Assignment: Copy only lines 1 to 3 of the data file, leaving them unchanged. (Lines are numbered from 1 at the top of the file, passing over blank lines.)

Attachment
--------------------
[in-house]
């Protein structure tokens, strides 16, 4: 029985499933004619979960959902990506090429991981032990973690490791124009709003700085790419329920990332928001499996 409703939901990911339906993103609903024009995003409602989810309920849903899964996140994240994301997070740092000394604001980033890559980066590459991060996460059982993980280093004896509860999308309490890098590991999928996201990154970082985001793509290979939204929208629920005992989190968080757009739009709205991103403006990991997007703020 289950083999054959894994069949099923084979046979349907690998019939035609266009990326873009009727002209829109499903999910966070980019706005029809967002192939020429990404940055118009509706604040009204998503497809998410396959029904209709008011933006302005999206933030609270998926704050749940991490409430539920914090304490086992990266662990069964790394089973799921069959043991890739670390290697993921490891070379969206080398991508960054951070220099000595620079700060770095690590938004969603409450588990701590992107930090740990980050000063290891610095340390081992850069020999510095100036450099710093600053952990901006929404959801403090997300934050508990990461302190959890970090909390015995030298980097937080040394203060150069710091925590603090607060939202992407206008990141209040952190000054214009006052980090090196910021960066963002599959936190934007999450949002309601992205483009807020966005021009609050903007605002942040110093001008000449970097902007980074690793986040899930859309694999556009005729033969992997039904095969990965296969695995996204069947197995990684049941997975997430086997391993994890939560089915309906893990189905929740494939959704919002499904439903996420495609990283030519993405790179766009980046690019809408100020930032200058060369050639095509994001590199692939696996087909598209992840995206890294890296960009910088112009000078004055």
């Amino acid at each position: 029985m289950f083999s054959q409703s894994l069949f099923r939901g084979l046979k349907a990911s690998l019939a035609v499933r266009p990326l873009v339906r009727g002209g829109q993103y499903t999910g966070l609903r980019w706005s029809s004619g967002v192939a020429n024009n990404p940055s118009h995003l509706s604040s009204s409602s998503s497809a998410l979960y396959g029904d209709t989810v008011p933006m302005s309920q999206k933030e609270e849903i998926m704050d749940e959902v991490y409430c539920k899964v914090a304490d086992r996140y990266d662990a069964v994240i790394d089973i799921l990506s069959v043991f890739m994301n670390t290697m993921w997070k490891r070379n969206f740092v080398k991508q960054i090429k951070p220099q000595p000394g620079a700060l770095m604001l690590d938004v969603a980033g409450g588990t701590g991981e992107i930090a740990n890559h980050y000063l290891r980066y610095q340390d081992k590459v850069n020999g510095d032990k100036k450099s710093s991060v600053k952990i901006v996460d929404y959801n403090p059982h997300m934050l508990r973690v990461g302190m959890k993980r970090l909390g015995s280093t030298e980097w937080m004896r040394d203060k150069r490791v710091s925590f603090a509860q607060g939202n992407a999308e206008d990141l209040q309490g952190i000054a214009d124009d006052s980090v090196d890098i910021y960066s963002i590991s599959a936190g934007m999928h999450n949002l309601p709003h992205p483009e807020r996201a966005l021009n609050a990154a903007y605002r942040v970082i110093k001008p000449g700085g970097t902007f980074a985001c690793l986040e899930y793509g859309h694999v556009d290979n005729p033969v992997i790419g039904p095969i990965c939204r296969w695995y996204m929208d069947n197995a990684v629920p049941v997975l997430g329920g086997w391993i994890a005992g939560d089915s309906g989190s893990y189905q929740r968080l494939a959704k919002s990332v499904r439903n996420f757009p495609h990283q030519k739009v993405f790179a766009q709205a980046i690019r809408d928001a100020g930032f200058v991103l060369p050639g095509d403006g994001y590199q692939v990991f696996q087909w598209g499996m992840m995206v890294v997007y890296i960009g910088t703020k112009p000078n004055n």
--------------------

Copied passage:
[in-house]
């Protein structure tokens, strides 16, 4: 029985499933004619979960959902990506090429991981032990973690490791124009709003700085790419329920990332928001499996 409703939901990911339906993103609903024009995003409602989810309920849903899964996140994240994301997070740092000394604001980033890559980066590459991060996460059982993980280093004896509860999308309490890098590991999928996201990154970082985001793509290979939204929208629920005992989190968080757009739009709205991103403006990991997007703020 289950083999054959894994069949099923084979046979349907690998019939035609266009990326873009009727002209829109499903999910966070980019706005029809967002192939020429990404940055118009509706604040009204998503497809998410396959029904209709008011933006302005999206933030609270998926704050749940991490409430539920914090304490086992990266662990069964790394089973799921069959043991890739670390290697993921490891070379969206080398991508960054951070220099000595620079700060770095690590938004969603409450588990701590992107930090740990980050000063290891610095340390081992850069020999510095100036450099710093600053952990901006929404959801403090997300934050508990990461302190959890970090909390015995030298980097937080040394203060150069710091925590603090607060939202992407206008990141209040952190000054214009006052980090090196910021960066963002599959936190934007999450949002309601992205483009807020966005021009609050903007605002942040110093001008000449970097902007980074690793986040899930859309694999556009005729033969992997039904095969990965296969695995996204069947197995990684049941997975997430086997391993994890939560089915309906893990189905929740494939959704919002499904439903996420495609990283030519993405790179766009980046690019809408100020930032200058060369050639095509994001590199692939696996087909598209992840995206890294890296960009910088112009000078004055």
């Amino acid at each position: 029985m289950f083999s054959q409703s894994l069949f099923r939901g084979l046979k349907a990911s690998l019939a035609v499933r266009p990326l873009v339906r009727g002209g829109q993103y499903t999910g966070l609903r980019w706005s029809s004619g967002v192939a020429n024009n990404p940055s118009h995003l509706s604040s009204s409602s998503s497809a998410l979960y396959g029904d209709t989810v008011p933006m302005s309920q999206k933030e609270e849903i998926m704050d749940e959902v991490y409430c539920k899964v914090a304490d086992r996140y990266d662990a069964v994240i790394d089973i799921l990506s069959v043991f890739m994301n670390t290697m993921w997070k490891r070379n969206f740092v080398k991508q960054i090429k951070p220099q000595p000394g620079a700060l770095m604001l690590d938004v969603a980033g409450g588990t701590g991981e992107i930090a740990n890559h980050y000063l290891r980066y610095q340390d081992k590459v850069n020999g510095d032990k100036k450099s710093s991060v600053k952990i901006v996460d929404y959801n403090p059982h997300m934050l508990r973690v990461g302190m959890k993980r970090l909390g015995s280093t030298e980097w937080m004896r040394d203060k150069r490791v710091s925590f603090a509860q607060g939202n992407a999308e206008d990141l209040q309490g952190i000054a214009d124009d006052s980090v090196d890098i910021y960066s963002i590991s599959a936190g934007m999928h999450n949002l309601p709003h992205p483009e807020r996201a966005l021009n609050a990154a903007y605002r942040v970082i110093k001008p000449g700085g970097t902007f980074a985001c690793l986040e899930y793509g859309h694999v556009d290979n005729p033969v992997i790419g039904p095969i990965c939204r296969w695995y996204m929208d069947n197995a990684v629920p049941v997975l997430g329920g086997w391993i994890a005992g939560d089915s309906g989190s893990y189905q929740r968080l494939a959704k919002s990332v499904r439903n996420f757009p495609h990283q030519k739009v993405f790179a766009q709205a980046i690019r809408d928001a100020g930032f200058v991103l060369p050639g095509d403006g994001y590199q692939v990991f696996q087909w598209g499996m992840m995206v890294v997007y890296i960009g910088t703020k112009p000078n004055n």